NEW YORK: The Partnership for a Drug-Free America is launching its first PR and community relations campaign to educate parents, as well as business and civic leaders, about the dangers of methamphetamine use.
The nonprofit organization last week hired four agencies to launch the "Meth360" outreach effort in pilot communities across the US.
The agencies leading the regional components of the campaign are Sawchuk, Brown Associates in Albany, NY; Moore Ink. in Seattle; Atwater Communications in Alexandria, VA; and Schnake Turnbo Frank in Tulsa, OK.
The campaign combines chilling PSAs with community outreach. It will also identify local meth users in treatment and recovery programs, and will encourage them to share their stories about how the drug has affected their lives.
Abuse of meth - also known as crystal, crank, or speed - used to be seen primarily on the East Coast, but now affects communities across the country, noted Hallie Deaktor, the Partnership's deputy director of public affairs.
In addition, so-called meth labs can cause uniquely profound property and environ-mental damage because the production of each pound of the drug creates five pounds of toxic waste.
Meth use is also closely tied to identity theft, domestic violence, and illegal gun possession, Deaktor noted, making it singularly dangerous to both users and non-users alike.
The message - like the PSAs - is likely to present a no-holds-barred view of the community impact. The spots, for instance, show former meth users or their children reading from harrowing personal blogs. One former addict is disfigured from an incident when he put a shotgun under his chin and attempted to commit suicide.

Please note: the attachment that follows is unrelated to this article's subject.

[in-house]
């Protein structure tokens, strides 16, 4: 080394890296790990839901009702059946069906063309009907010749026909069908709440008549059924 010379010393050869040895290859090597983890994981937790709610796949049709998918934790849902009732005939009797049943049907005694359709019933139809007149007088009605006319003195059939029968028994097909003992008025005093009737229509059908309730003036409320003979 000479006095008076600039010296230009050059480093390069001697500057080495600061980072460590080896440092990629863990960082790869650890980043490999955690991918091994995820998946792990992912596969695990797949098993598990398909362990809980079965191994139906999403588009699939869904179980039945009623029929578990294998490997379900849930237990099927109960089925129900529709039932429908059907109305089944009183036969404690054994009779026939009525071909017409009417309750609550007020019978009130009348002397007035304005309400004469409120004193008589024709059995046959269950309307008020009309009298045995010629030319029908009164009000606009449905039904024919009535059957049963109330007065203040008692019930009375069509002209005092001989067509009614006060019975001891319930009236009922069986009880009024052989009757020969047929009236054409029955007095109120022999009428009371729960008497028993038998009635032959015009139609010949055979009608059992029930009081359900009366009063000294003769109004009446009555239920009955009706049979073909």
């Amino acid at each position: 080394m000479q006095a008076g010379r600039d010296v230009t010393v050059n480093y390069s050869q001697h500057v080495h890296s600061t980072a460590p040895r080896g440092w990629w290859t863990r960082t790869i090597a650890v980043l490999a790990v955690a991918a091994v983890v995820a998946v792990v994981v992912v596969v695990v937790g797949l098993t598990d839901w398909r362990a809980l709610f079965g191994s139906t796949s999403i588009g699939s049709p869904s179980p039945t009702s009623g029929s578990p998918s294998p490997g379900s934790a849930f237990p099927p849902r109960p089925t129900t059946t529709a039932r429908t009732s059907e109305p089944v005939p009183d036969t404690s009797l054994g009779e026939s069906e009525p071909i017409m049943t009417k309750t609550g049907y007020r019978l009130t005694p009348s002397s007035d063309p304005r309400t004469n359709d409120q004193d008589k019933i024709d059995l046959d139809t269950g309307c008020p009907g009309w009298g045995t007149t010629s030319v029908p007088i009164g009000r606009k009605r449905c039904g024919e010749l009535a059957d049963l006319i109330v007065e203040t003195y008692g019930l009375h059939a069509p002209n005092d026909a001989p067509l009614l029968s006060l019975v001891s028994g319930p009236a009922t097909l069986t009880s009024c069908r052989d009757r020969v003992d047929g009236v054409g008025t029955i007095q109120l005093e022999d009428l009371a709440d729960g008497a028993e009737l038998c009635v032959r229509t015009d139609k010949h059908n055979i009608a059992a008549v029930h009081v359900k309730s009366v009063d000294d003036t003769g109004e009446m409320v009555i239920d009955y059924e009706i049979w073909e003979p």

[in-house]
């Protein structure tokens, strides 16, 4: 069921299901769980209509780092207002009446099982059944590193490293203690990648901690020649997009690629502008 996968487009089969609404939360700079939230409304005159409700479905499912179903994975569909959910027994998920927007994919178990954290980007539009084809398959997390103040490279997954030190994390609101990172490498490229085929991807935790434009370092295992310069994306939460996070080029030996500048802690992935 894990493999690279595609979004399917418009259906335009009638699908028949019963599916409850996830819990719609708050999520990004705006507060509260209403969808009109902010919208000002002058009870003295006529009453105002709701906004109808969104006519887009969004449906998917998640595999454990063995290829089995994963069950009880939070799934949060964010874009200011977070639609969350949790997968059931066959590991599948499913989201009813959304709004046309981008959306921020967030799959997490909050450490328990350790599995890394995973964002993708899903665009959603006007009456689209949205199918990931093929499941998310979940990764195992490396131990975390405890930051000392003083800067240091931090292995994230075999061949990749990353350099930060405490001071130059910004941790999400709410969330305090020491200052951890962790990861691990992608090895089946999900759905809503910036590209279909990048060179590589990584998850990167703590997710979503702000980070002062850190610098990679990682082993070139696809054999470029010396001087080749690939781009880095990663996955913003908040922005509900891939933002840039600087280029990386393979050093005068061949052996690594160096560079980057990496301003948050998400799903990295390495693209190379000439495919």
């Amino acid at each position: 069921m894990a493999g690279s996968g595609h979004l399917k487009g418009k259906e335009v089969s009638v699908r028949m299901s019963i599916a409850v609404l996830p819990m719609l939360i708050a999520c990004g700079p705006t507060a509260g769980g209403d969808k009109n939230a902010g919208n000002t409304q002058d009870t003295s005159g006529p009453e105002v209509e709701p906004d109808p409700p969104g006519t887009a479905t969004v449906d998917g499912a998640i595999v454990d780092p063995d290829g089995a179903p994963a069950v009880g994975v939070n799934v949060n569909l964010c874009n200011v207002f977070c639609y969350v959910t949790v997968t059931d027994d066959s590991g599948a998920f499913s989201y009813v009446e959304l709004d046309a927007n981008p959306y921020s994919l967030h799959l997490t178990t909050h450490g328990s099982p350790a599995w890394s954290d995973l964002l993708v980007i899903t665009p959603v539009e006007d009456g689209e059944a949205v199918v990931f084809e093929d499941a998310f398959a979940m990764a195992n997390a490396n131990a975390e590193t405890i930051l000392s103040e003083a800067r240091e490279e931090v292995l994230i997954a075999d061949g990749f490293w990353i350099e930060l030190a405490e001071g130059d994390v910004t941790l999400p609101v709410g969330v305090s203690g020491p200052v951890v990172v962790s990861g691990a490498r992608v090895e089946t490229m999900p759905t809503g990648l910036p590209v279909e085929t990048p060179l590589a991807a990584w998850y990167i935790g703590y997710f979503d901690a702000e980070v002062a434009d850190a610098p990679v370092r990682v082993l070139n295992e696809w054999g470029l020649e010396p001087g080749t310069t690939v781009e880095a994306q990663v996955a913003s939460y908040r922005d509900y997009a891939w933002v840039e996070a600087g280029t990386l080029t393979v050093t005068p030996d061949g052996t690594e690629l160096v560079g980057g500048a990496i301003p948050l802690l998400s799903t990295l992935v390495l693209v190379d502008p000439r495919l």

In another spot, a girl methodically plucks out her eyebrow in an example of how meth causes users to fixate on a repetitive, self-destructive behavior.
"Meth has such [long] tentacles that reach into the community; everyone is affected," said Teresa Moore, owner and president of Moore Ink. "This was potentially the most dangerous drug ever created. It is an incredibly addictive drug that takes over people's lives."
Starting later this year, teams of police officers and meth counselors will deliver presentations in front of civic and social organizations, such as rotary clubs, churches, and parent-teacher associations.
"It's the first time they've addressed a communitywide audience," Deaktor said. "Rarely do parents ever hear from someone in law enforcement, someone in treatment, and someone in prevention all at once."
Each agency will also direct local media relations. Moore, for instance, plans to pitch the local foster-care beat reporter on the toll that meth takes on the social services system. She also plans to enlist the help of her other nonprofit clients, such as the YWCA, to participate in the campaign.
And while the outreach effort will be tailored to each region, the agencies plan to share ideas with one another about what works and what doesn't.
In addition, the Partnership undertook extensive research ahead of the campaign, including identifying each pilot community before it selected the agencies it wanted to work with.
David Brown, who is CEO of Sawchuk, Brown Associates, noted, for instance, that Albany is a representative mix of urban, suburban, and rural communities. It is also a growing region with thriving media outlets and a number of colleges and universities.
"This is a perfect market to get the word out," he said. "Being a state capital, so many decisions are made here related to law enforcement. [In addition], this area is not a problem area, but it could be without good communication."
The campaign will not take a stance on legislative attempts to curb meth use, such as bills that call for restrictions on the sale of some cold medicines, said Deaktor. Rather, she noted, the education campaign aims to reduce demand for meth, most of which is made outside the US and trafficked in.